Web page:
Why shaving your baby's head will not promote hair growth
In many Asian cultures, it is believed that shaving a baby's first head of hair helps to promote hair growth. But there is simply no evidence to suggest that this practice is helpful at all.
In many Asian cultures, it is believed that shaving a baby's first head of hair helps to promote hair growth. It is not uncommon to see month-old babies whose heads have been entirely shaved, in the hope that their locks grow back thicker, fuller, and healthier. But there is simply no evidence to suggest that this practice is helpful at all.
We are all born with a specific number of hair follicles on our head. These follicles are basically sacs from which the hair grows. The follicles determine how much hair we will have throughout our lifetime, as well as dictating the texture and type of hair: fine, medium, coarse, straight, wavy or curly.
According to Leonica Kei, director and senior trichologist at Philip Kingsley Trichological Centre in Singapore, the number of hair follicles we have is genetically predisposed and therefore cannot be changed.
"Many babies are born with hair that is barely noticeable. This is called vellus hair," says Kei. "Vellus hair starts off short, fine and poorly pigmented, but between three and seven months after birth, this hair changes, and by the time the child is two years old, all his vellus hair will have been replaced by mature, thick, and terminal hair."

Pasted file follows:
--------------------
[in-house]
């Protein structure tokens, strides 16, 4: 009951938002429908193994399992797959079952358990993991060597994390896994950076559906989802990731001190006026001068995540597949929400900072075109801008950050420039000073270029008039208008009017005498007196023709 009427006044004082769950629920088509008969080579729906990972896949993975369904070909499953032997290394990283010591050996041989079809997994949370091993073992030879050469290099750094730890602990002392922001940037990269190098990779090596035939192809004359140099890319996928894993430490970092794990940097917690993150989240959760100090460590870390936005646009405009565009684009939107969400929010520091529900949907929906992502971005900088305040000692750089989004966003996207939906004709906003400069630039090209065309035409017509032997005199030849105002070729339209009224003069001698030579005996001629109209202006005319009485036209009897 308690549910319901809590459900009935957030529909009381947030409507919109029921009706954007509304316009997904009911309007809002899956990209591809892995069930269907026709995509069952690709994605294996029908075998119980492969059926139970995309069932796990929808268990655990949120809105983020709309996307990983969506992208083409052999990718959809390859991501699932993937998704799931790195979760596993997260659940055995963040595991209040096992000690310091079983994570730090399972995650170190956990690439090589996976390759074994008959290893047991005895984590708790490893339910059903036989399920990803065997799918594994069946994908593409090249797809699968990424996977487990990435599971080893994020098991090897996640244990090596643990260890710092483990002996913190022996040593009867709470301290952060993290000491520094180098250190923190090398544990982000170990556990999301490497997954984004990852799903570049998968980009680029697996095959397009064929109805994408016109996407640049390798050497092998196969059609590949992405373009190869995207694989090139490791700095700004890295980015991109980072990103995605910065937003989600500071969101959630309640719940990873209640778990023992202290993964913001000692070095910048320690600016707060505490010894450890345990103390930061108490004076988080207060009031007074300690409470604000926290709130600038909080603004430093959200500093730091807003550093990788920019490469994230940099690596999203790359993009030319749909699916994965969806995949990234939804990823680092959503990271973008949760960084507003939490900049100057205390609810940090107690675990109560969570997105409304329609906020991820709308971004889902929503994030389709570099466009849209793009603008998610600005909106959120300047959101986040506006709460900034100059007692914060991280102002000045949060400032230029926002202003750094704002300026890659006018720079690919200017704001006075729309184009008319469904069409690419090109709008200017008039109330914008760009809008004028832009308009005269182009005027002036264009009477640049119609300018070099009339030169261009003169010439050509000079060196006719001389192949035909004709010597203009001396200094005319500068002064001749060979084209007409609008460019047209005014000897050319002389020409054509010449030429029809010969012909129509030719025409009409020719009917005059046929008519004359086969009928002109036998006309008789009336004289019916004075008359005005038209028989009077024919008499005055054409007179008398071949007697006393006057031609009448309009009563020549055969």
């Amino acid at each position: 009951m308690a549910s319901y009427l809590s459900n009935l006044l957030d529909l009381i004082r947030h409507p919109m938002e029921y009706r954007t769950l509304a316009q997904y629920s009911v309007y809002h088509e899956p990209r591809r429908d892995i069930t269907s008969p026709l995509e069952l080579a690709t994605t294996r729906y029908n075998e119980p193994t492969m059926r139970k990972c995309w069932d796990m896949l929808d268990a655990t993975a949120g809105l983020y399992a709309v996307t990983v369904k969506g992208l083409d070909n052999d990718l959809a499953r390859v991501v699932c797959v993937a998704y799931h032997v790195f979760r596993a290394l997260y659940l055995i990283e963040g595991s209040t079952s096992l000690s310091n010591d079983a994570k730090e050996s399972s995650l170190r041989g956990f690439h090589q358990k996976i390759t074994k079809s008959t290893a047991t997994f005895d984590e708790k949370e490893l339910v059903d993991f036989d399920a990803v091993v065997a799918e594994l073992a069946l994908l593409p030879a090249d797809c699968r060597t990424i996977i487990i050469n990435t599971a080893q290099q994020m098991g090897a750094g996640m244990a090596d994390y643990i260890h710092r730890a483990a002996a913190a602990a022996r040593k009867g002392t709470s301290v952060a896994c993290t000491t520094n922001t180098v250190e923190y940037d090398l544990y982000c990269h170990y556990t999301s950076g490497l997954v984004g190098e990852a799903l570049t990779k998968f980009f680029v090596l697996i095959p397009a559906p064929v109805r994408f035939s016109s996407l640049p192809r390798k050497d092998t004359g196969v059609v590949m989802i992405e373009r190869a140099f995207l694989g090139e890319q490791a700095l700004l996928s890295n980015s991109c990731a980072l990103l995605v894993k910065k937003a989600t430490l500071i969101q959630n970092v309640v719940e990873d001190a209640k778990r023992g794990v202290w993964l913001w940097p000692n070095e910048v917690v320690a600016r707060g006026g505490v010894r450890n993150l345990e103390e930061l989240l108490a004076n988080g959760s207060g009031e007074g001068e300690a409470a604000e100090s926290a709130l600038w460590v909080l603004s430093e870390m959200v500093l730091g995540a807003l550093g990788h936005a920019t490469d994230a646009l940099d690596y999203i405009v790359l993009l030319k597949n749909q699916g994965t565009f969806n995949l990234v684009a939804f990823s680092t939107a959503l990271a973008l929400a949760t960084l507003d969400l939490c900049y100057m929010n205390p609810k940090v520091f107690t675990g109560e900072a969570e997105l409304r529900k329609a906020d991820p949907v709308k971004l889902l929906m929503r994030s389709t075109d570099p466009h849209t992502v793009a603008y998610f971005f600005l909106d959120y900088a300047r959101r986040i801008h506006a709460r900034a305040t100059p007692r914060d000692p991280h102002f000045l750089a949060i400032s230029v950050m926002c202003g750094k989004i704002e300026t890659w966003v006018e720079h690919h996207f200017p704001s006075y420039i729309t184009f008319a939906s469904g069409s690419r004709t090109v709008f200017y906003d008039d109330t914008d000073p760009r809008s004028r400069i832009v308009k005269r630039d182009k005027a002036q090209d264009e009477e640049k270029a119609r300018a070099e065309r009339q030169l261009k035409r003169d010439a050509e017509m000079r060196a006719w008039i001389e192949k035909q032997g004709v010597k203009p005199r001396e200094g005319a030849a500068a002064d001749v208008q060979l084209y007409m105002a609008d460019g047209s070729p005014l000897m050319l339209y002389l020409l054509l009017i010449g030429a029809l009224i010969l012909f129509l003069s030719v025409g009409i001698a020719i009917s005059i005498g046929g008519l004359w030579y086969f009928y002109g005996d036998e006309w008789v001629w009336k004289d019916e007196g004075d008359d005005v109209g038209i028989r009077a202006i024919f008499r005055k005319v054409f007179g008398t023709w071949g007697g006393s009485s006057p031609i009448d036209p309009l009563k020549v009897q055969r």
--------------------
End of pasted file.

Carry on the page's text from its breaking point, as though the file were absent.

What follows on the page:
As the conditions that control the growth and diameter of your baby's hair play out in the scalp itself, shaving his head will not have any effect on his hair growth. Of course, there are many other factors that influence the health of your baby's hair, such as nutrition.
Another good reason to delay shaving your child's head until he is much older is that t can cause injury. "A baby's scalp is very tender," Kei says. "The top of his head, called the fontanelle, is especially soft because his skull bones have not fully knitted together."
Hair and scalp hygiene is important to help your child develop a healthy head of hair. Kei advises parents to wash their baby's scalp regularly.
"In some cases when a baby's scalp is not washed frequently, the natural scalp secretions can congeal and turn into oily, yellowish-brown flakes called cradle cap."
Cradle cap is not serious but it can look and feel unpleasant. Like adult dandruff, this condition is easily treated with daily scalp cleansing with a mild or medicated shampoo to loosen and remove the flakes.